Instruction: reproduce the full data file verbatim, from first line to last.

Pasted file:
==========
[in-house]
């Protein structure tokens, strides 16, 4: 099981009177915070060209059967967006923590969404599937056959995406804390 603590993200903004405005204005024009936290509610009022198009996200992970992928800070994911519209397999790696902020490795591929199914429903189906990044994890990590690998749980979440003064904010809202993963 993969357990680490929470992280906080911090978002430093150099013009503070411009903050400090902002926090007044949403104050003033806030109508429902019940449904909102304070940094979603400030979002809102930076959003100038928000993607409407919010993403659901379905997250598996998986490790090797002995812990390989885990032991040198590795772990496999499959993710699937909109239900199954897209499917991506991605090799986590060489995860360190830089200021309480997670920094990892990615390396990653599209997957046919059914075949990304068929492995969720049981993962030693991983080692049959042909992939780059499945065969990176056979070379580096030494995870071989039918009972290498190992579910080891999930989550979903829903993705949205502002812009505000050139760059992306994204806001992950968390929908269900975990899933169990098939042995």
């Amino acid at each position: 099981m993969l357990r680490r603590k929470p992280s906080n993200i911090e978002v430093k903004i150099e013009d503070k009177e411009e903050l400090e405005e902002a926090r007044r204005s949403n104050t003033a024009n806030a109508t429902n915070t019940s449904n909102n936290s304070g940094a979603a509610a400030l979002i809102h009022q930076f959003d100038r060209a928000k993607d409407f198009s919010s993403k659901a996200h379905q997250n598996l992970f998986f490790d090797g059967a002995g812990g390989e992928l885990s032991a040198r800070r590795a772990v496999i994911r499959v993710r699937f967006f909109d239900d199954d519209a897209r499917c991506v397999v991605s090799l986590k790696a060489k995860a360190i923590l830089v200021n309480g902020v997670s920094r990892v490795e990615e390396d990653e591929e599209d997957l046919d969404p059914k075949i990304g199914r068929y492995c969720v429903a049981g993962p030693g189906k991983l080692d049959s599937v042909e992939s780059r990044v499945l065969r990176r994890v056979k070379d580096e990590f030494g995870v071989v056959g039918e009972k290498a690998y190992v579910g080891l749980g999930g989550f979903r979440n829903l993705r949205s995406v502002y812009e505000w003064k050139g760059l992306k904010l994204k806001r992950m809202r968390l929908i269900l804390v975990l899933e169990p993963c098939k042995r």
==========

[in-house]
């Protein structure tokens, strides 16, 4: 099981009177915070060209059967967006923590969404599937056959995406804390 603590993200903004405005204005024009936290509610009022198009996200992970992928800070994911519209397999790696902020490795591929199914429903189906990044994890990590690998749980979440003064904010809202993963 993969357990680490929470992280906080911090978002430093150099013009503070411009903050400090902002926090007044949403104050003033806030109508429902019940449904909102304070940094979603400030979002809102930076959003100038928000993607409407919010993403659901379905997250598996998986490790090797002995812990390989885990032991040198590795772990496999499959993710699937909109239900199954897209499917991506991605090799986590060489995860360190830089200021309480997670920094990892990615390396990653599209997957046919059914075949990304068929492995969720049981993962030693991983080692049959042909992939780059499945065969990176056979070379580096030494995870071989039918009972290498190992579910080891999930989550979903829903993705949205502002812009505000050139760059992306994204806001992950968390929908269900975990899933169990098939042995």
């Amino acid at each position: 099981m993969l357990r680490r603590k929470p992280s906080n993200i911090e978002v430093k903004i150099e013009d503070k009177e411009e903050l400090e405005e902002a926090r007044r204005s949403n104050t003033a024009n806030a109508t429902n915070t019940s449904n909102n936290s304070g940094a979603a509610a400030l979002i809102h009022q930076f959003d100038r060209a928000k993607d409407f198009s919010s993403k659901a996200h379905q997250n598996l992970f998986f490790d090797g059967a002995g812990g390989e992928l885990s032991a040198r800070r590795a772990v496999i994911r499959v993710r699937f967006f909109d239900d199954d519209a897209r499917c991506v397999v991605s090799l986590k790696a060489k995860a360190i923590l830089v200021n309480g902020v997670s920094r990892v490795e990615e390396d990653e591929e599209d997957l046919d969404p059914k075949i990304g199914r068929y492995c969720v429903a049981g993962p030693g189906k991983l080692d049959s599937v042909e992939s780059r990044v499945l065969r990176r994890v056979k070379d580096e990590f030494g995870v071989v056959g039918e009972k290498a690998y190992v579910g080891l749980g999930g989550f979903r979440n829903l993705r949205s995406v502002y812009e505000w003064k050139g760059l992306k904010l994204k806001r992950m809202r968390l929908i269900l804390v975990l899933e169990p993963c098939k042995r």